Dec 3, 2009

Sep 8, 2009

Remote TV A11Y

This article is about reducing complexity with a knife, scissors, and some tape. These tools already indicate that I am talking about RL! Well, in fact you can cut all the wires of your power adaptors to simplify your life, but I do recommending this right now. The problem at hand is a TV remote -- I can hear your aahs! Too many remote controls with too many functions, too tiny buttons, too easy to get lost, confusing labels and to sum it up: not suited to the task. My user population is an 80-yrs old lady with a telly hooked up to the cable; no special equipment like VCR, DVD, AUX 1-3 or SAT. Not to mention HD recorders, or TiVO with timeshift functionality. In my opinion it is even difficult for an educated engineer to use any remote control properly, but at 80 years you come from a totally different background to say the least, and your mental abilities are no longer at 100%. Usage errors are frequent -- and the concept of Undo or Home is not available.

As said, my approach reduces the likelihood of user errors by making dangerous actions impossible to trigger:


http://www.23hq.com/mprove/photo/4903842

I find my design also superior to the competition because in terms of robustness you cannot remove the paper shield by accident.

(also http://om.ly/Ipvj)

Other special remote controls aim to address a limited eyesight of the user by making everything larger:

http://www.23hq.com/mprove/photo/4903784
They shouldn't have stopped here. Clear wording is preferred. But this is no news if you are familiar with accessibility guidelines. On the other hand, this is the first remote that offers a function to call a taxi -- I call that a unique selling point!
I think different shapes of the buttons is also a good idea, because touch becomes more important if you cannot see so well anymore; or if it's quite dark in your living room with the home entertainment system. Though in the example above, channel and volume controls are too similar to get used to them without taking a look all the time.

[originally published as a User Experience Forum Newsletter #28 | Join Xing]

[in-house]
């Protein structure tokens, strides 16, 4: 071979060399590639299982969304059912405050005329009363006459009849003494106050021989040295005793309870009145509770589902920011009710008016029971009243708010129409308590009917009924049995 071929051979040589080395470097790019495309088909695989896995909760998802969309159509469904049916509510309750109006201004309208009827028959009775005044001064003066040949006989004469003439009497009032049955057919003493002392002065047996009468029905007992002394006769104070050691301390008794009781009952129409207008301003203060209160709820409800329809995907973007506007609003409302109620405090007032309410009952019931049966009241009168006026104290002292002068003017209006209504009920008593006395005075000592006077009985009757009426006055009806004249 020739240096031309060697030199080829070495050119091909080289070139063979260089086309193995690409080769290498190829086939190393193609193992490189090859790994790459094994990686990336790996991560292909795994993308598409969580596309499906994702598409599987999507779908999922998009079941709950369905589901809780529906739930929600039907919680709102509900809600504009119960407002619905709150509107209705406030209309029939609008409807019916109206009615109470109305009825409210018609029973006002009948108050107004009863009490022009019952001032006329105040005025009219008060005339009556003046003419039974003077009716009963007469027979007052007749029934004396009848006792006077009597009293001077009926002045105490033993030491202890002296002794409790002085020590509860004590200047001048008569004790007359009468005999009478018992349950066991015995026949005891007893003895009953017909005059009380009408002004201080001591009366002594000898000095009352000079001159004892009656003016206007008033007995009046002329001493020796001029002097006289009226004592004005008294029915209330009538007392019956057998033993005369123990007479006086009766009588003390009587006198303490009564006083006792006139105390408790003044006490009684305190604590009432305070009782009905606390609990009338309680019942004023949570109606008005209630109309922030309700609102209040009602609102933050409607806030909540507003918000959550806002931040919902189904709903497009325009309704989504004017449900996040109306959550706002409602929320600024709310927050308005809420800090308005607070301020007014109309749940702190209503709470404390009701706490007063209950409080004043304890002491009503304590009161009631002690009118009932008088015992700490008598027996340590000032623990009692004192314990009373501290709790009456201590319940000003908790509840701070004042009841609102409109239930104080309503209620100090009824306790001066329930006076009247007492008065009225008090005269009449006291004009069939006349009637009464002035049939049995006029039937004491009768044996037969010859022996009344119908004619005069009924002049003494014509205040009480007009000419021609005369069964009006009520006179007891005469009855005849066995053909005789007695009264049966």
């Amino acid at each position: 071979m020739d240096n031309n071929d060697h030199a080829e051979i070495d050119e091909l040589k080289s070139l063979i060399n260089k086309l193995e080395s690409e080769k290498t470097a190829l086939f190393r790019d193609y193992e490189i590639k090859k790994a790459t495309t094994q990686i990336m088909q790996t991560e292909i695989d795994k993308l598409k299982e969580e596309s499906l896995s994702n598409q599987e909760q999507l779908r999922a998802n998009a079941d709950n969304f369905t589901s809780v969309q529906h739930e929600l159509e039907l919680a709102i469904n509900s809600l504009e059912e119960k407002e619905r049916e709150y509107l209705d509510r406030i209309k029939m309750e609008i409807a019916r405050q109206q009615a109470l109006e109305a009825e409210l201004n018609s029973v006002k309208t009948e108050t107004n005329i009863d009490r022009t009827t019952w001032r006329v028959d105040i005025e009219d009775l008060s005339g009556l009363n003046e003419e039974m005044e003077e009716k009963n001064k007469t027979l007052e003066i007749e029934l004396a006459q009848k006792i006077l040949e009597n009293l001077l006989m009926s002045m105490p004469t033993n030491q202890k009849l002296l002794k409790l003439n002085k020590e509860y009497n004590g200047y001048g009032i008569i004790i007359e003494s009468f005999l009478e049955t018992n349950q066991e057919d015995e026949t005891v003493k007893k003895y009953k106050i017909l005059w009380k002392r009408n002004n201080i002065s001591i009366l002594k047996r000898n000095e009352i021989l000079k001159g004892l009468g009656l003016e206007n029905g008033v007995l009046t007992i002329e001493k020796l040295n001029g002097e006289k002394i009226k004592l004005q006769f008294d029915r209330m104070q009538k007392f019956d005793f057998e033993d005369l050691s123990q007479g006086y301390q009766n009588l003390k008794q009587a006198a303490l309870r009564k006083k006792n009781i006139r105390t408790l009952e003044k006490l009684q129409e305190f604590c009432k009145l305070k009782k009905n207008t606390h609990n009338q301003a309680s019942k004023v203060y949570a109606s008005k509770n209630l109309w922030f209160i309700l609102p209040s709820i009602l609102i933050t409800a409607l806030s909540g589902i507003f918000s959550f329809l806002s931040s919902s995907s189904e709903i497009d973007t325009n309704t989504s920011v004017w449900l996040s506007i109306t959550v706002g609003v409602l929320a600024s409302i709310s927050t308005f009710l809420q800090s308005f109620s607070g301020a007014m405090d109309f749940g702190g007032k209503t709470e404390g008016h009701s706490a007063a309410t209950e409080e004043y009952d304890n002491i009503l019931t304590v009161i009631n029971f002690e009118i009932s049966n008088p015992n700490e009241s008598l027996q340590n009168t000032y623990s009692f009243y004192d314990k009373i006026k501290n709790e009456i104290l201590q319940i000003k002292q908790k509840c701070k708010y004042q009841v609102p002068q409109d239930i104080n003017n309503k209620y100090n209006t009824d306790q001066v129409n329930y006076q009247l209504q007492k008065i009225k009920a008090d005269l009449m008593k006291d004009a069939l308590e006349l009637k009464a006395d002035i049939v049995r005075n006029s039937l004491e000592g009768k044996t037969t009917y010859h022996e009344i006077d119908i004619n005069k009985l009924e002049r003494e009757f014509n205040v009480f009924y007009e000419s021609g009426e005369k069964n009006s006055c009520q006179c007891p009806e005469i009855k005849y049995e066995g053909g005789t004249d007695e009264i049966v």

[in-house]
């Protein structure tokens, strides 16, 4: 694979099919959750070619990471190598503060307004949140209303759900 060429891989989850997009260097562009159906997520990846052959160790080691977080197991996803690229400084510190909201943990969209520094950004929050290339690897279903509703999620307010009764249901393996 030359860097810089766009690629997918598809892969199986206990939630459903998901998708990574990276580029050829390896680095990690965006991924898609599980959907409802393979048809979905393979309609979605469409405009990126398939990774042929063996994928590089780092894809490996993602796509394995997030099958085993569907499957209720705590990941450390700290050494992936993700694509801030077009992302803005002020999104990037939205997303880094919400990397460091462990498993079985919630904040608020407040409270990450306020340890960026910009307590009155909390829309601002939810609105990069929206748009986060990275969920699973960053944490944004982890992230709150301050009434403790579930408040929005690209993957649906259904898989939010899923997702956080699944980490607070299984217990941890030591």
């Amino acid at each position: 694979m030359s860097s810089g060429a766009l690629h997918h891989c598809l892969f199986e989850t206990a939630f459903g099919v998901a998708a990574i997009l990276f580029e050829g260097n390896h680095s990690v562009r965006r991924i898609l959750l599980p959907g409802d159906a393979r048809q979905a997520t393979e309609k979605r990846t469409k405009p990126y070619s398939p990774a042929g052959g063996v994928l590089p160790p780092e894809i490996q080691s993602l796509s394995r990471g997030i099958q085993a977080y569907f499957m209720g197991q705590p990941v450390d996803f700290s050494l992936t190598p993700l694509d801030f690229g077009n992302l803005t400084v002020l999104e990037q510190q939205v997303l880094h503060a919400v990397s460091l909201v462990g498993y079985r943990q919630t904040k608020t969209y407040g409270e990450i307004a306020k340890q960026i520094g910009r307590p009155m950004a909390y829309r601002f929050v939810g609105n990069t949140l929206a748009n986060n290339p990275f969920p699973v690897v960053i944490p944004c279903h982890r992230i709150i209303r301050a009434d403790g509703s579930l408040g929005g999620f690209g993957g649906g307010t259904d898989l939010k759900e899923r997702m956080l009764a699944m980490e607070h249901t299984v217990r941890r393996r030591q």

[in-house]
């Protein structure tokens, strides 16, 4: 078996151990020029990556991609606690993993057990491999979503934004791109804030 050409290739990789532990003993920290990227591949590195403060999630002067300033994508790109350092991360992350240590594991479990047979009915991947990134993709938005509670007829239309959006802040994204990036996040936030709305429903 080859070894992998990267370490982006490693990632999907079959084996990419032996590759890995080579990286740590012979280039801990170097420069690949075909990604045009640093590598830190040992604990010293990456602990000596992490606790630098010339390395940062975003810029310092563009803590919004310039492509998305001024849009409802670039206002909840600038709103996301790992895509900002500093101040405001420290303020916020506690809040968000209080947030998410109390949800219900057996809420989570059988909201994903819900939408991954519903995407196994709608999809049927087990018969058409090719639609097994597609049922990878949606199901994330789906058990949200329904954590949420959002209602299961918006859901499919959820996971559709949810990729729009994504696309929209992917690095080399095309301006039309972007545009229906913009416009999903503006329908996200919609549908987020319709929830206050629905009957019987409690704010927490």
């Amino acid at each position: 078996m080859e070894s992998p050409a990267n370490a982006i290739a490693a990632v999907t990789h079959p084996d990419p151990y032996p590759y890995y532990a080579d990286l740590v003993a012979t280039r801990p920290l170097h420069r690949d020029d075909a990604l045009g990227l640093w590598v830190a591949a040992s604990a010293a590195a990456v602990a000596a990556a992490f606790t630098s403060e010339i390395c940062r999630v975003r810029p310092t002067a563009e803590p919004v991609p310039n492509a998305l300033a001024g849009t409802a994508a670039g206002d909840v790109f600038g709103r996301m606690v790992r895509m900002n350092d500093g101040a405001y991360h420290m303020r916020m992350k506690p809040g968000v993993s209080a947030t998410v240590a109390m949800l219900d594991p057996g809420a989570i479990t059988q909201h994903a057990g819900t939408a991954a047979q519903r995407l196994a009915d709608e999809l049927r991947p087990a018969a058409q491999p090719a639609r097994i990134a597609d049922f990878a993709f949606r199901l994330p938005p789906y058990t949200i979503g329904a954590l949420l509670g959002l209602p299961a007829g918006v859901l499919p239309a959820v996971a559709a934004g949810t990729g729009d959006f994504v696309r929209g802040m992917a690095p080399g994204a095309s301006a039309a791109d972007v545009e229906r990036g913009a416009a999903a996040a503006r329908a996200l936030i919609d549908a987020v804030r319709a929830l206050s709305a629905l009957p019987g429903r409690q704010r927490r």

Sep 2, 2009

service design is...

Professor Peter Fossick with a student.

service design is interactive design meets industrial design meets advertising meets interior design meets graphic design meets sequential art. An interview with Pater Fossick by Paula Wallace.

/via Matthias Schrader

Jul 29, 2009

Design Process at Apple

Insights On Innovation. Apple thinks good design is a present. Pixel-perfect mockups are critical. 10 to 3 to 1. Paired design meetings. Brainstorm meeting. Production meeting. Pony meetings.

What else does Apple do differently? 1. Apple does not do market research. 2. Apple has a very small team who designs their major products. 3. Apple owns their entire system. 4. Apple focuses on a select group of products. 5. Apple has a maniacal focus on perfection.

So is it possible for you to innovate like Apple? You need a leader who prioritizes new product innovation. You need to focus. You need the right people, and you need to reward them.

Complete article at: You Can't Innovate Like Apple — By Alain Breillatt

Jun 4, 2009

Buxton meets Hustwit

Get Microsoft Silverlight

Bill Buxton and Gary Hustwit - director of Objectified - met for a 17' interview at mix09

via http://visitmix.com/News/Buxton-Hustwit

May 20, 2009

Wrong Update Notification

Dear OOo guys,

don't know if you have noticed yet, but the update notification mechanism does not work properly. It continuously informs me on new updates – while in fact there are none available. Furthermore, the menu bar icon never goes away.


I assume this is not the intended behaviour. I hope you agree and fix this. Issue filed: 102098

PS_ deleting the file user/LibraryApplication Support/OpenOffice.org/3/user/registry/data/org/openoffice//Office/Jobs.xcu solves the problem.

May 18, 2009

IA Konferenz 2009 /links

The Information Architecture Konferenz 2009 took place in Hamburg last weekend. Here are some links...

May 14, 2009

PaperPoint

Beat Signer on PowerPoint Multimedia Presentations in Computer Science Education: What Do Users Need? /30' video at TU Graz

Structured interviews with 9 faculty members of ETH Zurich lead to the following desired features